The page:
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THE NEWS OF NORFOLK ON PAGES 2. 3. 5 & 11.
FREE TO ALL
AFullSlxeSOCent Package of BeGole's
Nervotone ? Cures Every Form of
Nerve Trouble Whether From
Over-work, "Worry, Impure
Blood or Deranged Kid?
neys and Bladder.
Send Name and Address For a Full
Treatment Absolutely Free by Mall
-?It is Such a Marvelous Restora?
tive That Thousands of Men
and Women Prematurely
Old Have Been
A grand and timely medicine has been
discovered that has n marvelous effect
Upon the nerves. It cures rheumatism,
weak buck, pain ovit the kidneys, neu?
ralgia, sleeplessness, hot and cold flushes,
dizziness, heart palpitation, bllllousneaa,
liver complaint, nervous debility, pimples.
Itch, and all dlrordern of the blood and
The Discoverer of this Oreat Remedy,
nerves. It dispels all gloom or doubt, re?
moves nil 1'ldney nnd bladder weakness
i . nnd puts Ufa Into the whole body. The
discoverer wishes It known to all .who
suffer from any form of nerve trouble, no
mutter what it Is, that ho will send free
by prepaid mall, a large, full size treat?
ment, enough to last two weeks, and the
bonellt from Just a single treatment will
be the most wonderful and welcome ex?
perience you ever knew.
Do not doubt or despair, but send your
name and nddress at once to M. BeUole
? Co., 2?0 Mnln street. Homer. Mich., and
they will gladly send you free In a plain
?wrapper a full two weeks' treatment of
the medicine absolutely free. Do not
under any circumstances miss this genu?
ine and philanthropic offer. Write today
Now, when they say free, they mean
free, and you won't be asked to pay for
It after a while, nor do they nsk for ref?
erences, testimonials or any pay what?
ever In any manner or form. They want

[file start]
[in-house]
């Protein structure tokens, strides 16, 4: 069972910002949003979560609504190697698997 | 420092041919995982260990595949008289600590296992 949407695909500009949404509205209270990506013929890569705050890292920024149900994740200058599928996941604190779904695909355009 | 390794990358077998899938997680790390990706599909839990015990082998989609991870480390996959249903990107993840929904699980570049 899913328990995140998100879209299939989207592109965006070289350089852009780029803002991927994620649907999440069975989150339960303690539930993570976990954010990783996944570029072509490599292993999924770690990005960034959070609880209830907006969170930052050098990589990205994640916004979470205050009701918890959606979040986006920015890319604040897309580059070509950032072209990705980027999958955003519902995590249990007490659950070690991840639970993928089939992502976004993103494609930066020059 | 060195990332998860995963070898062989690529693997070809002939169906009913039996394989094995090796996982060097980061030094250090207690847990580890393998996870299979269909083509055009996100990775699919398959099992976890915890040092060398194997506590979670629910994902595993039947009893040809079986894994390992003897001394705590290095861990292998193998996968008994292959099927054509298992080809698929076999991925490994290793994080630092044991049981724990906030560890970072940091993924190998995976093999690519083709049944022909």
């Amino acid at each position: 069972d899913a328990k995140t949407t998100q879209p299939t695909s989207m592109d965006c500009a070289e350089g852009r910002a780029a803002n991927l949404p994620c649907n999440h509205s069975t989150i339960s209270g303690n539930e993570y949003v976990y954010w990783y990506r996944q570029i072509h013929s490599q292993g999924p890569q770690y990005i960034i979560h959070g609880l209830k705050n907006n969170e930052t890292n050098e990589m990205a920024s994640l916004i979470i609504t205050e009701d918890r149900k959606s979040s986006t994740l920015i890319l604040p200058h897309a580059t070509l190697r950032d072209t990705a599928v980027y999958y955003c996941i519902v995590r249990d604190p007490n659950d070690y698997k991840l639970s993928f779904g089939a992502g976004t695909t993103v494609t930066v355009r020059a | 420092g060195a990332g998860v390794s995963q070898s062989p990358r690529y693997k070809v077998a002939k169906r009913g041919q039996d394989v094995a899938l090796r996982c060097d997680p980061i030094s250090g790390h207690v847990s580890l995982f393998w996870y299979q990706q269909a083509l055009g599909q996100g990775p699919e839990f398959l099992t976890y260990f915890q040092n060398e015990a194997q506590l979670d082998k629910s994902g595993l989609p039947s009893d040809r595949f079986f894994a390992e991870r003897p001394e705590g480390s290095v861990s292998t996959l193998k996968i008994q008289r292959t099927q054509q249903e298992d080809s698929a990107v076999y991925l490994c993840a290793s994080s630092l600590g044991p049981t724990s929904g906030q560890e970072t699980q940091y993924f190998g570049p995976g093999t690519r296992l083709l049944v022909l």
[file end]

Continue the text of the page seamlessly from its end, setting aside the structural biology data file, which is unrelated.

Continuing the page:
every nervous suffering man or woman
to try this remarkable cure, knowing that
when you experience. Its great merit you
will bo more likely to buy another two
weeks' treatment for BO cents than you
would if the free offer was tangled up
with deposits, references or some other
Scheme, A two weeks' treatment after
the lirst free package costs only GO cents,
nnd at this price It Is the greatest ad?
vancement yet made In bringing the cost
of valuable medicine within the reach of
? T H 3? ?
NOTTHBfll & WBENH CO..
Pine and Oak Wood.
Nut Coal, Stove Coal,
Egg Coal, Furnace Coal.
We have special facilities for supplying
Pocahontas Steam Cojd
Water for Tug Boats,
Dredging Companies. &c, at N & W. Ry.
Co.'8 city local pier.
lie ill! i m ca
NO. 1515 MAIN ST.. NORFOLK, VA.
f>0. Bell Telephone. 5?114?230.
6o. States Telephone. 15? 26?S5.
The March to Pretoria
?eems to be on the Installment plan;
first one batch of prisoners and then an?
other. It's not exactly what Lord Rob?
ert's expected. We do not know what you
expect from us In the way of bargnins.
but we know you 11 not be disapointed in
Geo. W. Taylor & Co.,
61 Granbv St., Norfolk, Va.
Special limited quantity of
FINEST HAVANA CICARS
For box trade at factory prices.
Bambnrger's C?Fl?Te Ticket Office
ST MAIN STREET.
DIGESTED DY W. D. MARTIN.
Motes of Cases Recently Decided,
Which are of Interest to
OWENS V. N. & W. R. CO.
Supreme Court of North Carolina
March 13. 1900.
A RAILROAD COMPANY IS NOT
LIABLE BECAUSE ITS CONDUC?
TOR POINTED OUT A PASSEN?
GER TRAVELING IN ONE OF ITS
CARS TO A SHERIFF, WHO IM?
PROPERLY ARRESTED HIM, THE
CONDUCTOR NOT TAKING ANY
PART IN SAID ARREST.
The ?court says:
Tho plaintiff purchased -a ticket In
South Carolina over defendant's rail?
road to Selmn, N. C, and was seated
In defendant's car, and, without fault
or blame in his deportment, w"is ar?
rested on arrival at Fayettesvllle by
tho sheriff of Cumberland county and
his armed posse, taken oft the train,